Out of Eden Learn- Footstep 3
As part of our English Language Learners curriculum, my class participates in Out of Eden Learn’s Stories Human Migration Project. To read more about how I use Out of Eden Learn and the Global Thinking Routines by Veronica Boix Mansilla, please read this previous post.
This year, I used the Making Move, Parts, Purposes and Complexities with the learning objective of developing my students’ ability to deconstruct texts and to create conversational opportunities for verbally describing texts- to talk about the observable connections and complexities of texts.
This connects with the Making Capacities of being sensitive to design. My learning intention for using this Making Move was to encourage close observation of the texts and for students to look at and talk about the whole text and how the parts interact to engage an audience and to convey the author’s meaning.
What did we do in class?
Students used the Making Move Thinking Routine of Parts, Purposes, Complexities to look closely at a text. In small groups, students read three different text types from Footstep 3 on Out of Eden Learn’s Stories of Human Migration. Please click the image below to read the students’ analysis. The yellow stickers are written by students in response to the poster presentation.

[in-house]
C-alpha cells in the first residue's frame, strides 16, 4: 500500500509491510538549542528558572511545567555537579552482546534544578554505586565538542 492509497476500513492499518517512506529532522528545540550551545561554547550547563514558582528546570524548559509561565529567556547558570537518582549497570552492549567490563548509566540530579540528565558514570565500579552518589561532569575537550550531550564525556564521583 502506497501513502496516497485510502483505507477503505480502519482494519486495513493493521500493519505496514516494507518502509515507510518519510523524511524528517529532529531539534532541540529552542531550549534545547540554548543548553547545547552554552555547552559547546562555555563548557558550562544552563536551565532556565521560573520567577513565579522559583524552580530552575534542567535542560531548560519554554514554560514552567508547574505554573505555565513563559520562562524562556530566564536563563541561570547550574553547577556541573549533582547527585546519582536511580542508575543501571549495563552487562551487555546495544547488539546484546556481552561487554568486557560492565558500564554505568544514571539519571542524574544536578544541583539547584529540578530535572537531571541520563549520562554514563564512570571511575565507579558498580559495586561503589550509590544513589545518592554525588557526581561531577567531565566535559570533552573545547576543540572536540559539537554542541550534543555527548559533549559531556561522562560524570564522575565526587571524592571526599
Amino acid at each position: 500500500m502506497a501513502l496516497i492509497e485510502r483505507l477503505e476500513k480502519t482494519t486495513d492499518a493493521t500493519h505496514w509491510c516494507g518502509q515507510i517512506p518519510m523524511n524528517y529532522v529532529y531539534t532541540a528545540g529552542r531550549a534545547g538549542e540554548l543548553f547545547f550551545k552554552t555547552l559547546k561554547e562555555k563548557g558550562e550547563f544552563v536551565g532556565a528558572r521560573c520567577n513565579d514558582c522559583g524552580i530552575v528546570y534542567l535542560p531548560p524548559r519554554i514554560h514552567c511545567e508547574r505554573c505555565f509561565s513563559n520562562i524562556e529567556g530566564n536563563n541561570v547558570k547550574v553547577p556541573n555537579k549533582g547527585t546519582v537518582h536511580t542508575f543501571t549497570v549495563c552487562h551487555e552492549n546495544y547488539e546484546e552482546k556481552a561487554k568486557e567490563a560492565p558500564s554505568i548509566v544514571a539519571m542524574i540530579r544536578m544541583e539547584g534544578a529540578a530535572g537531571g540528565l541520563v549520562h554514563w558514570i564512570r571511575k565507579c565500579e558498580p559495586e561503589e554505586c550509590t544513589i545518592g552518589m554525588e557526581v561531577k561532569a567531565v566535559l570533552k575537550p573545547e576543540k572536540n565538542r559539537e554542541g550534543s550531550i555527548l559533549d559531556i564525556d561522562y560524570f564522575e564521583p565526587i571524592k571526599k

What did the students learn and how do I know?
Using their posters, students initiated class discussions. While they were explaining their posters I noticed that students were looking at the texts from different levels- the ideas, paragraphs and sentence and then at a word level. This discussion provided the opportunity to make connections between the headings, layout of texts and the positioning of images and videos.
In class, we used these posters to share the three text analyses as a resource for their post response to Footstep 3, on Out of Eden Learn’s online platform. Here are two girls’ posts comparing texts.
What did I learn?
I learnt that the process of looking closely and naming the parts of a text leads to deeper conversations that explore how a ‘real’ person composed the text in a certain way to achieve their objectives.
For English Language Learners this conversation is important. It created an opportunity for them to notice and discuss how different texts can be broken down into parts and to see the purpose of the author and the reasons for their word or image choices.
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